Discover your dosha type here.
Not a Vata?
Keep in mind that Ayurveda does not support herbal allopathy, in which you take an herb to relieve symptoms without looking for the cause of the underlying imbalance. Herbs need to be used as part of a complete plan for mind-body balance. Instead of simply prescribing valerian to improve your sleep, an Ayurvedic doctor would help you explore the underlying issues that are keeping you awake.
With this Ayurvedic perspective in mind, let’s look at a few herbs that are particularly balancing for your predominant dosha, Vata.
Herbal EnergeticsComposed of space and air, Vata dosha is responsible for all movement within your physiology. When Vata becomes aggravated or excessive, you may experience anxiety, insomnia, palpitations, and digestive issues, among other symptoms. You can use grounding and calming herbs as part of an overall Vata-balancing lifestyle.
Ashwagandha (withania somnifera)
- Tastes: astringent, bitter, sweet
- Energetics: heating
Ashwagandha is particularly beneficial for Vata types as it calms the nervous system and helps focus the mind. It is frequently prescribed for people who complain of fatigue, have difficulty concentrating, or feel “ungrounded”—all symptoms of Vata imbalance.
Ashwagandha contains many useful medicinal chemicals, including withanolides, (steroidal lactones), alkaloids, choline, fatty acids, amino acids, and a variety of sugars. While the leaves and fruit have valuable therapeutic properties, the root of the ashwagandha plant is the part most commonly used in Western herbal remedies.
Medical researchers have been studying the healing benefits of ashwagandha with great interest, and have found that it:
- Strengthens the immune system
- Modulates the body’s stress response
- Improves memory and ability to focus
- Reduces anxiety and depression without causing drowsiness
- Stabilizes blood sugar
- Lowers cholesterol
- Reduces brain-cell degeneration
- Offers anti-inflammatory benefits and is beneficial in treating rheumatoid arthritis and gastrointestinal disease
- Enhances sexual potency for both men and women
In extremely large doses, ashwagandha has reportedly induced abortions in animals. Although no similar studies have been carried out on humans, women should avoid the herb during pregnancy.
Ginger (zingiber officinale)
- Taste: pungent
- Energetics: heating
From an Ayurvedic perspective, ginger’s heating qualities make it useful for treating Vata imbalances. For example, people with cold hands and feet can drink ginger tea or chew on fresh or candied ginger to bring heat into the system and improve circulation. Ginger is also a beneficial treatment for common Vata digestive issues as it improves all three phases of gastrointestinal function (digestion, absorption, and elimination).
Here are just a few of the recent findings about ginger’s overall benefits in restoring and maintaining balance and health:
- Consuming ginger on a regular basis can help reduce pain levels and swelling in people with osteoarthritis or rheumatoid arthritis.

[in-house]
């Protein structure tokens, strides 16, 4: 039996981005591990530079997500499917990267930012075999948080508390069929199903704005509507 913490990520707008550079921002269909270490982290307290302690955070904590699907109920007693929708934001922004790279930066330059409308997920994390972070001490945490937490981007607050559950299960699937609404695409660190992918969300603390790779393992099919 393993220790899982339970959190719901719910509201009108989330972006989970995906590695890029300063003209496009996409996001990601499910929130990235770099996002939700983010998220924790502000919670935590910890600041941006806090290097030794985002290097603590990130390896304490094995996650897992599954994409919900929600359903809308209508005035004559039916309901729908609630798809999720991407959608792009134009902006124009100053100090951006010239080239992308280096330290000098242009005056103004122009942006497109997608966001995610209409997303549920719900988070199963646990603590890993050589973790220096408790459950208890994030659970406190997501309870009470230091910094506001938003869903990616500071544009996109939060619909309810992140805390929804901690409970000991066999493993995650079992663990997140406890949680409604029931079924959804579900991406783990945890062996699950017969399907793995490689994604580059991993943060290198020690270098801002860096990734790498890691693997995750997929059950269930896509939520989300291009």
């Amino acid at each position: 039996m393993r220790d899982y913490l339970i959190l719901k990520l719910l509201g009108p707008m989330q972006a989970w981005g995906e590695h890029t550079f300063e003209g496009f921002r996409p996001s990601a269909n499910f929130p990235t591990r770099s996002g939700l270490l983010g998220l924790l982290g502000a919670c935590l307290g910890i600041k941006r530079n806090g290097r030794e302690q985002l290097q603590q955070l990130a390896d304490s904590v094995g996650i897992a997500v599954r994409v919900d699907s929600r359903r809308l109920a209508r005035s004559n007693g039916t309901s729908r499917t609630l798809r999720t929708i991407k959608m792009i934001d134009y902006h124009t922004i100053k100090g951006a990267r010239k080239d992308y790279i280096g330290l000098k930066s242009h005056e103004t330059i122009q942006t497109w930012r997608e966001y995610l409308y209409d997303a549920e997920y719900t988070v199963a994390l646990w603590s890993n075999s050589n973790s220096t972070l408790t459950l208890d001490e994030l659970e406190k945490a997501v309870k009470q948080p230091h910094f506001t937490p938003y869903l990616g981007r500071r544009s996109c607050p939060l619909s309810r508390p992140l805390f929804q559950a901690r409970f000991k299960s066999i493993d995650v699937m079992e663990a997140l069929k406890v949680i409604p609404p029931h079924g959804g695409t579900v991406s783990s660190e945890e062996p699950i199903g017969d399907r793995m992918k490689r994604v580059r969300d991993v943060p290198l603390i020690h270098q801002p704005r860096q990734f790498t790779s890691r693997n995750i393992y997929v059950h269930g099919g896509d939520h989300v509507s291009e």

- Ginger inhibits the activation of several genes involved in the inflammatory response.
- Researchers have found that ginger contains specific compounds that may bind to human serotonin receptors, which may help to alleviate anxiety.
- Ginger is effective in preventing the symptoms of motion sickness, including nausea, dizziness, and vomiting.
- Small doses of ginger can also help relieve nausea and vomiting related to pregnancy, without the adverse side effects associated with anti-nausea drugs.
- Studies suggest that ginger may also be helpful in stabilizing metabolism, including reducing the risk of diabetes.
- Ginger may inhibit the growth of some kinds of human cancer cells, including colorectal cancer cells.
Since ginger acts as a blood thinner, it’s important to taper off usage for two weeks before surgery. In addition, if you are undergoing chemotherapy, consult your doctor before taking ginger at medicinal doses.
- Tastes: sweet, sour, pungent, bitter, astringent
- Energetics: neutral (heating and cooling). Amalaki is cooling, while bibhitaki and haritaki are heating.
Amalaki (emblica officinalis), commonly known as Indian gooseberry or amla, is considered one of the best rejuvenating herbs in Ayurveda. It has traditionally been used to treat skin diseases, lung conditions, diabetes, and indigestion. Amalaki is a strong natural antioxidant containing high levels of vitamin C. In India, amalaki is known as the “nurse herb” because it strengthens the immune system and cools the body, balancing the Pitta dosha.
Haritaki (terminalia chebula) has the strongest laxative powers of the three fruits contained in triphala. In Tibet, haritaki is so highly revered that in Tibetan sacred paintings, it’s often depicted in the extended palm of the Medicine Buddha. The herb also has astringent properties and balances Vata.
Bibhitaki (terminalia bellerica) is an excellent rejuvenative with both laxative and astringent properties. It eliminates excess mucus in the body, balancing the Kapha dosha. In addition, bibhitaki is a powerful treatment for a variety of lung conditions, including bronchitis and asthma.
Triphala is a particularly useful herbal blend because it gently cleanses and detoxifies the body without irritating the colon. In addition, unlike other laxatives that deplete the body, triphala actually strengthens and nourishes the bones, nervous system, and reproductive organs.
The recommended dose is 500 to 1,000 mg twice daily.
*Editor’s Note: The information in this article is intended for your educational use only and is not a substitute for professional medical advice, diagnosis, or treatment. Always seek the advice of your physician or other qualified health providers with any questions you may have regarding a medical condition and before undertaking any diet, supplement, fitness, or other health programs.
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